Review: “The Robber” is a Runner's High

To be really good at anything—painting, playing guitar, hitting a baseball—generally requires a level of single-mindedness that few possess. Fewer still have the focus to master two arts as disparate as long-distance running and bank robbery. But those were the twin passions of Johann Kastenberger, who spent the ‘80s setting Austrian records for marathon running and robbing several banks, on occasion making the two dovetail to great effect.

Andreas Lust stars as Johann Rettenberger, a fictionalized version of Kastenberger, in “The Robber” (“Der Rauber”), writer-director Benjamin Heisenberg’s adaptation of Martin Prinz’s novel of the same name, is a study in obsession.

When we meet Rettenberger, he’s getting a pep talk from his parole officer as he’s about to be released from prison. His P.O. is concerned that he plans to go back to a life of crime, which is plainly inevitable. While going through the motions of applying for work with ex-con friendly employers, Rettenberger runs into Erika, a young women he knew years ago. “You’re all grown up,” he notes.

Rettenberger wastes no time getting back to his real work, and is so focused on robbing banks that when one job goes bad, he literally runs around the corner to the next bank to make a “withdrawal.” And at the same time, he’s undergoing blood tests and video analysis of his running on the way to running marathons in a world-class time. He even employs heart meter he uses for his training to record his pulse during robberies.

Lust is maddeningly stoic as Rettenberger, he doesn’t appear to feel anything, except maybe the periodic flash of anger, and he never lets his guard down, not for Erika or the audience. It can be frustrating to watch, as we get no back story, no interior life, no sense of who or why he is. But that’s the point, as he says to Erika at one point, “What I do has nothing to do wit what you call life.” He runs and robs banks for the same reason the sun sets and rises—‘cuz that’s what it does.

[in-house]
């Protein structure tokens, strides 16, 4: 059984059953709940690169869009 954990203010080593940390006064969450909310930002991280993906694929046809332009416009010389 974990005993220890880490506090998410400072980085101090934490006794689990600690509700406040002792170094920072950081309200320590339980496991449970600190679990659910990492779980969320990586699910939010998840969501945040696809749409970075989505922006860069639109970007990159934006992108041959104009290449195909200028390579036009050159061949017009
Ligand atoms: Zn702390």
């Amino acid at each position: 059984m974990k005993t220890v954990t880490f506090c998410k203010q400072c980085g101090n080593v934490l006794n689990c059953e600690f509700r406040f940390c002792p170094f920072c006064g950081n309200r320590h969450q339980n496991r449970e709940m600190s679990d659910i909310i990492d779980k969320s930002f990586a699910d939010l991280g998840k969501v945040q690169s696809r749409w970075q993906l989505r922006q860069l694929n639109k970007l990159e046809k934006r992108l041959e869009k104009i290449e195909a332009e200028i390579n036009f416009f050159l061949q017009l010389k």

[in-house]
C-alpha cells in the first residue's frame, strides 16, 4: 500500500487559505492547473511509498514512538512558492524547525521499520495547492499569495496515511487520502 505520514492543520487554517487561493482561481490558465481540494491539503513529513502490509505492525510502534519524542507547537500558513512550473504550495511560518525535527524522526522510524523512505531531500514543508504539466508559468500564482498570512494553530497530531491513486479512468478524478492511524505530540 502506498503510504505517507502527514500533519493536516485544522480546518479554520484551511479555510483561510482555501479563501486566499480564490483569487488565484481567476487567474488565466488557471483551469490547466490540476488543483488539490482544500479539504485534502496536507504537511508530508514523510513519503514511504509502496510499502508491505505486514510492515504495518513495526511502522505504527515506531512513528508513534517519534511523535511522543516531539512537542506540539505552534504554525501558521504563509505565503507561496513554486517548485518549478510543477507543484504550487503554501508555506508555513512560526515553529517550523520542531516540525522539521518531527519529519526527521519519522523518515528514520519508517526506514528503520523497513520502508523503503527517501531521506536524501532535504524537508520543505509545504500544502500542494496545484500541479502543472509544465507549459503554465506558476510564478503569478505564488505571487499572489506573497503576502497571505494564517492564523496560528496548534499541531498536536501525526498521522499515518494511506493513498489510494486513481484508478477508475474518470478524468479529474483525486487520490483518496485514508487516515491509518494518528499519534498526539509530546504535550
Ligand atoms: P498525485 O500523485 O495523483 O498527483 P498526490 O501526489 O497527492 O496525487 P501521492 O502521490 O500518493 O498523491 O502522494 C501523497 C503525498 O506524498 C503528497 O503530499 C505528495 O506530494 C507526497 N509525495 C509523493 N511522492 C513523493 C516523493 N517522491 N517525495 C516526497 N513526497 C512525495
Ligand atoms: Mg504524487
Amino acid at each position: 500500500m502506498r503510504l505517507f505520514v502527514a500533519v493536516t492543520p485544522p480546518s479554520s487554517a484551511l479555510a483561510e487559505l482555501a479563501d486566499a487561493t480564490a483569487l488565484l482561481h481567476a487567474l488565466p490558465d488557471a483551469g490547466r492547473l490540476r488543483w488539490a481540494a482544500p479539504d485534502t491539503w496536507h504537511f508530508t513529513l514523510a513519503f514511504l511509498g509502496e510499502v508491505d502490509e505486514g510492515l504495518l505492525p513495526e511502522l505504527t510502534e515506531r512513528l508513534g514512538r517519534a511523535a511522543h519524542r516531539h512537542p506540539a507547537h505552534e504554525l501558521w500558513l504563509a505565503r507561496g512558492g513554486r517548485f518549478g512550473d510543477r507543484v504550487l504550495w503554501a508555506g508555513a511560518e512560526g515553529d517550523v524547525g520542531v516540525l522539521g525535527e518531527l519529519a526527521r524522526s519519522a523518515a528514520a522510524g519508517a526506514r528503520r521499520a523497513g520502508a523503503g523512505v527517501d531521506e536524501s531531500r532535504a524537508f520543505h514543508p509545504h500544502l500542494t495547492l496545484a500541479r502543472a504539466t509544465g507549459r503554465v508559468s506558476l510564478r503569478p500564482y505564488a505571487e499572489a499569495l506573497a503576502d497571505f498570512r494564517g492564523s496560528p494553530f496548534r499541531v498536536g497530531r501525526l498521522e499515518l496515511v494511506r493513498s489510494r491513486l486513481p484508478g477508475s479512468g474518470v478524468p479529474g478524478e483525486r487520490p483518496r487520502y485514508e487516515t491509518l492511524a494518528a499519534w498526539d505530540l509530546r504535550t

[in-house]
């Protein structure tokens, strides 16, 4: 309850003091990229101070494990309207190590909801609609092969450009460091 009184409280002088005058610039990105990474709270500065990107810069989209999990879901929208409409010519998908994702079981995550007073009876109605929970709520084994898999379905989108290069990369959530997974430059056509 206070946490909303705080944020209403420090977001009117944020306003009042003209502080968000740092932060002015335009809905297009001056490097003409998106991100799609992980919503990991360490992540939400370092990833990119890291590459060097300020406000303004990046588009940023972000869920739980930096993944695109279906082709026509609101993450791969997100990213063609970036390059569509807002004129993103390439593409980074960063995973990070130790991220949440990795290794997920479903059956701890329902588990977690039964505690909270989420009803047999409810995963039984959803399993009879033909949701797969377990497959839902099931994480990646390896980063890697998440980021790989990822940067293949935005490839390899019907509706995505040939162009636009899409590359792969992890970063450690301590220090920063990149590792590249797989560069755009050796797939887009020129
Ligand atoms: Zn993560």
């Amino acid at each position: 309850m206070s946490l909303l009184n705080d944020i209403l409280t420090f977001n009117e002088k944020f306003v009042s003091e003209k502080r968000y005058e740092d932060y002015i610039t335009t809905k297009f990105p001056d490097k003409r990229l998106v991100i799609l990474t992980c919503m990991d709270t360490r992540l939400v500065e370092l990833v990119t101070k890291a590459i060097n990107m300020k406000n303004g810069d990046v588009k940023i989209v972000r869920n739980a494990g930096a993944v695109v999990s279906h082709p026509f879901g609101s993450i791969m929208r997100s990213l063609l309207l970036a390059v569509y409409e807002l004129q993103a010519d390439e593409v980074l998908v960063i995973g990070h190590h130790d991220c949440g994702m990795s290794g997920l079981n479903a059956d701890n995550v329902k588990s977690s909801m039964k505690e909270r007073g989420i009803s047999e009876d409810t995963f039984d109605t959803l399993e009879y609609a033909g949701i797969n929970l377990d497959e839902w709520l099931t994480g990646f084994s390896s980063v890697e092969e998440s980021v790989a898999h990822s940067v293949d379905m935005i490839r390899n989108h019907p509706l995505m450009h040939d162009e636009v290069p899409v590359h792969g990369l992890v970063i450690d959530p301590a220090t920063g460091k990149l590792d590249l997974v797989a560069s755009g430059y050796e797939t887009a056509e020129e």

The scenes of him running from the law are edited with whipsaw precision, as he darts down alleys, stairwell, through forests… It turns out that being able to run 26 miles is a valuable asset when you’re robbing banks. But the overall pace and tone are very much in the tradition of the art house thriller, and will no doubt feel familiar to anyone who saw “The American” last year (though it should be noted “The Robber was released first).

“The Robber” is a quiet, engrossing and delicate piece of filmmaking that occasionally explodes with action. You can see why Andrew Garfield wants to remake it, let’s just hope they don’t mess it up.

"The Robber" is opening in limited release

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